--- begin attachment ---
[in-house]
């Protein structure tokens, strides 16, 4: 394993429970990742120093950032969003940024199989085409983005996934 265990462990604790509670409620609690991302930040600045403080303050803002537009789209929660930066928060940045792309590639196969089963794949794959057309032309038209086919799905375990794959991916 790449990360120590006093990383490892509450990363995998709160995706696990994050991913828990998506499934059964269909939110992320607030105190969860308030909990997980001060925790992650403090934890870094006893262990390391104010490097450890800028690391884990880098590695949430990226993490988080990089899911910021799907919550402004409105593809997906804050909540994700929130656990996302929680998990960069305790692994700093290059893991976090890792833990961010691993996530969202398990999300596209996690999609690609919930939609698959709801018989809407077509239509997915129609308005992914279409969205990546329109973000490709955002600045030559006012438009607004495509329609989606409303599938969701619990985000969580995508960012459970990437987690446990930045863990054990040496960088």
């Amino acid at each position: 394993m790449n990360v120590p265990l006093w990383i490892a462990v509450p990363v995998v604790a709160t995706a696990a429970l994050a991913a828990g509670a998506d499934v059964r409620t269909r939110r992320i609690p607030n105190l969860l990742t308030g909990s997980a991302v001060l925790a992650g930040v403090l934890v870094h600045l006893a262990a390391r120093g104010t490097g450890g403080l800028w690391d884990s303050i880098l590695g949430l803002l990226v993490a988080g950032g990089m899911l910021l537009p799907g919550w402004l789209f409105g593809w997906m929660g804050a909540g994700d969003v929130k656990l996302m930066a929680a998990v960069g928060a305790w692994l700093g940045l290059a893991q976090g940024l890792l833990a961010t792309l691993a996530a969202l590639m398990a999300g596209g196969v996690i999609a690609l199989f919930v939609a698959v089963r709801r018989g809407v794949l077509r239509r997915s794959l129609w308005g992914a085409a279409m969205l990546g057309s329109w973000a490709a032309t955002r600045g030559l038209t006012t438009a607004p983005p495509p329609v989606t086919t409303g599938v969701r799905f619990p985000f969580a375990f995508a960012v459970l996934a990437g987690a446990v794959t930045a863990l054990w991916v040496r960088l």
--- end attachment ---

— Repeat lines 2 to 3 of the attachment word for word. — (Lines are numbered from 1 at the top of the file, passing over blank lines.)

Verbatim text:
């Protein structure tokens, strides 16, 4: 394993429970990742120093950032969003940024199989085409983005996934 265990462990604790509670409620609690991302930040600045403080303050803002537009789209929660930066928060940045792309590639196969089963794949794959057309032309038209086919799905375990794959991916 790449990360120590006093990383490892509450990363995998709160995706696990994050991913828990998506499934059964269909939110992320607030105190969860308030909990997980001060925790992650403090934890870094006893262990390391104010490097450890800028690391884990880098590695949430990226993490988080990089899911910021799907919550402004409105593809997906804050909540994700929130656990996302929680998990960069305790692994700093290059893991976090890792833990961010691993996530969202398990999300596209996690999609690609919930939609698959709801018989809407077509239509997915129609308005992914279409969205990546329109973000490709955002600045030559006012438009607004495509329609989606409303599938969701619990985000969580995508960012459970990437987690446990930045863990054990040496960088």
């Amino acid at each position: 394993m790449n990360v120590p265990l006093w990383i490892a462990v509450p990363v995998v604790a709160t995706a696990a429970l994050a991913a828990g509670a998506d499934v059964r409620t269909r939110r992320i609690p607030n105190l969860l990742t308030g909990s997980a991302v001060l925790a992650g930040v403090l934890v870094h600045l006893a262990a390391r120093g104010t490097g450890g403080l800028w690391d884990s303050i880098l590695g949430l803002l990226v993490a988080g950032g990089m899911l910021l537009p799907g919550w402004l789209f409105g593809w997906m929660g804050a909540g994700d969003v929130k656990l996302m930066a929680a998990v960069g928060a305790w692994l700093g940045l290059a893991q976090g940024l890792l833990a961010t792309l691993a996530a969202l590639m398990a999300g596209g196969v996690i999609a690609l199989f919930v939609a698959v089963r709801r018989g809407v794949l077509r239509r997915s794959l129609w308005g992914a085409a279409m969205l990546g057309s329109w973000a490709a032309t955002r600045g030559l038209t006012t438009a607004p983005p495509p329609v989606t086919t409303g599938v969701r799905f619990p985000f969580a375990f995508a960012v459970l996934a990437g987690a446990v794959t930045a863990l054990w991916v040496r960088l």